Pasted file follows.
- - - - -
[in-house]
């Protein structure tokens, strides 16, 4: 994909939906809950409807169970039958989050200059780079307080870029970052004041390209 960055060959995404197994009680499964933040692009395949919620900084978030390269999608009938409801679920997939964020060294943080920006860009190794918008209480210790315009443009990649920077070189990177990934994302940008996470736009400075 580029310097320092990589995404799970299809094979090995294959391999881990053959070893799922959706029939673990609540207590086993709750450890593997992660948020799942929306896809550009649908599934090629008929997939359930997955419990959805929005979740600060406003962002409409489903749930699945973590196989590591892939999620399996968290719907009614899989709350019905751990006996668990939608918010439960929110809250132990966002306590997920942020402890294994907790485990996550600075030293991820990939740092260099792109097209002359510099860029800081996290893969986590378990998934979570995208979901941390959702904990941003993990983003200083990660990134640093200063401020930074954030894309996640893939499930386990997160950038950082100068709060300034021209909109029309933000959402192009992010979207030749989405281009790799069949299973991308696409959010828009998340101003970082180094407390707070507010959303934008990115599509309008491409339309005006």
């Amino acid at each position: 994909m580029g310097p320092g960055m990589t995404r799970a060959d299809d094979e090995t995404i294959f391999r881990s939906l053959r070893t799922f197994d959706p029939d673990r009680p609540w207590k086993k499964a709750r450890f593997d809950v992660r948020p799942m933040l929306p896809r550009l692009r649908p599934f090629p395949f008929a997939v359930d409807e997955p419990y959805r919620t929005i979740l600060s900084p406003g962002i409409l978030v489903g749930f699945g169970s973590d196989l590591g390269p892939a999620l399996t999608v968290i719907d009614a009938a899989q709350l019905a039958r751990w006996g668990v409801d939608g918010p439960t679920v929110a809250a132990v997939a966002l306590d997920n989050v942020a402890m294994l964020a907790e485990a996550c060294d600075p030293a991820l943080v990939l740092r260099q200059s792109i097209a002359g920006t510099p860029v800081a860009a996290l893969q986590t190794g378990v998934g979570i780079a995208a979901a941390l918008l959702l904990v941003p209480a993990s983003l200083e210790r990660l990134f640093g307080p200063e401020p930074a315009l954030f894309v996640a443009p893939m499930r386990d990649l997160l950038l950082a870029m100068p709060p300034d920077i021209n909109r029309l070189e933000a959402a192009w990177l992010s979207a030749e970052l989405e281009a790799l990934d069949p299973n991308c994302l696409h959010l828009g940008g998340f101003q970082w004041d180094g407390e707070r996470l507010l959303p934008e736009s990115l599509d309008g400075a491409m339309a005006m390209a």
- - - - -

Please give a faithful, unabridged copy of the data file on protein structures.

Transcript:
[in-house]
């Protein structure tokens, strides 16, 4: 994909939906809950409807169970039958989050200059780079307080870029970052004041390209 960055060959995404197994009680499964933040692009395949919620900084978030390269999608009938409801679920997939964020060294943080920006860009190794918008209480210790315009443009990649920077070189990177990934994302940008996470736009400075 580029310097320092990589995404799970299809094979090995294959391999881990053959070893799922959706029939673990609540207590086993709750450890593997992660948020799942929306896809550009649908599934090629008929997939359930997955419990959805929005979740600060406003962002409409489903749930699945973590196989590591892939999620399996968290719907009614899989709350019905751990006996668990939608918010439960929110809250132990966002306590997920942020402890294994907790485990996550600075030293991820990939740092260099792109097209002359510099860029800081996290893969986590378990998934979570995208979901941390959702904990941003993990983003200083990660990134640093200063401020930074954030894309996640893939499930386990997160950038950082100068709060300034021209909109029309933000959402192009992010979207030749989405281009790799069949299973991308696409959010828009998340101003970082180094407390707070507010959303934008990115599509309008491409339309005006």
């Amino acid at each position: 994909m580029g310097p320092g960055m990589t995404r799970a060959d299809d094979e090995t995404i294959f391999r881990s939906l053959r070893t799922f197994d959706p029939d673990r009680p609540w207590k086993k499964a709750r450890f593997d809950v992660r948020p799942m933040l929306p896809r550009l692009r649908p599934f090629p395949f008929a997939v359930d409807e997955p419990y959805r919620t929005i979740l600060s900084p406003g962002i409409l978030v489903g749930f699945g169970s973590d196989l590591g390269p892939a999620l399996t999608v968290i719907d009614a009938a899989q709350l019905a039958r751990w006996g668990v409801d939608g918010p439960t679920v929110a809250a132990v997939a966002l306590d997920n989050v942020a402890m294994l964020a907790e485990a996550c060294d600075p030293a991820l943080v990939l740092r260099q200059s792109i097209a002359g920006t510099p860029v800081a860009a996290l893969q986590t190794g378990v998934g979570i780079a995208a979901a941390l918008l959702l904990v941003p209480a993990s983003l200083e210790r990660l990134f640093g307080p200063e401020p930074a315009l954030f894309v996640a443009p893939m499930r386990d990649l997160l950038l950082a870029m100068p709060p300034d920077i021209n909109r029309l070189e933000a959402a192009w990177l992010s979207a030749e970052l989405e281009a790799l990934d069949p299973n991308c994302l696409h959010l828009g940008g998340f101003q970082w004041d180094g407390e707070r996470l507010l959303p934008e736009s990115l599509d309008g400075a491409m339309a005006m390209a």